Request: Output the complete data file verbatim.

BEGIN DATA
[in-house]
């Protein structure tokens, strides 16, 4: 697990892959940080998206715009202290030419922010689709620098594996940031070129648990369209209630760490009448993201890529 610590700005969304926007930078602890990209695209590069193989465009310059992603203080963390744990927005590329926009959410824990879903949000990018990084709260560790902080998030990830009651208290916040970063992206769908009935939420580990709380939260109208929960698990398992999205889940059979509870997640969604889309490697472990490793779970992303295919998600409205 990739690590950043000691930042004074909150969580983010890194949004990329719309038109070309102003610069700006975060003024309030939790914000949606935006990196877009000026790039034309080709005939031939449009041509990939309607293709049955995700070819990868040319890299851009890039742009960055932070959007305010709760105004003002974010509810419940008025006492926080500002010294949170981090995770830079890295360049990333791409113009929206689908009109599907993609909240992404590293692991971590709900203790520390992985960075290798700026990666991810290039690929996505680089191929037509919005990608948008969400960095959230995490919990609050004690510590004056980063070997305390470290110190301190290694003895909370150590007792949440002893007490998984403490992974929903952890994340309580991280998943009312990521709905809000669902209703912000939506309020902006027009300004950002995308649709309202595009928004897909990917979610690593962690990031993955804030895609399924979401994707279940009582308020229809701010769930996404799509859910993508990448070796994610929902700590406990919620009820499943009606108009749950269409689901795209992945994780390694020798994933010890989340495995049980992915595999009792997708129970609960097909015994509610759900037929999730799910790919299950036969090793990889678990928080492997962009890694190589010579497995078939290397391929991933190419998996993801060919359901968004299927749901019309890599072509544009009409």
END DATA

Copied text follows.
[in-house]
């Protein structure tokens, strides 16, 4: 697990892959940080998206715009202290030419922010689709620098594996940031070129648990369209209630760490009448993201890529 610590700005969304926007930078602890990209695209590069193989465009310059992603203080963390744990927005590329926009959410824990879903949000990018990084709260560790902080998030990830009651208290916040970063992206769908009935939420580990709380939260109208929960698990398992999205889940059979509870997640969604889309490697472990490793779970992303295919998600409205 990739690590950043000691930042004074909150969580983010890194949004990329719309038109070309102003610069700006975060003024309030939790914000949606935006990196877009000026790039034309080709005939031939449009041509990939309607293709049955995700070819990868040319890299851009890039742009960055932070959007305010709760105004003002974010509810419940008025006492926080500002010294949170981090995770830079890295360049990333791409113009929206689908009109599907993609909240992404590293692991971590709900203790520390992985960075290798700026990666991810290039690929996505680089191929037509919005990608948008969400960095959230995490919990609050004690510590004056980063070997305390470290110190301190290694003895909370150590007792949440002893007490998984403490992974929903952890994340309580991280998943009312990521709905809000669902209703912000939506309020902006027009300004950002995308649709309202595009928004897909990917979610690593962690990031993955804030895609399924979401994707279940009582308020229809701010769930996404799509859910993508990448070796994610929902700590406990919620009820499943009606108009749950269409689901795209992945994780390694020798994933010890989340495995049980992915595999009792997708129970609960097909015994509610759900037929999730799910790919299950036969090793990889678990928080492997962009890694190589010579497995078939290397391929991933190419998996993801060919359901968004299927749901019309890599072509544009009409």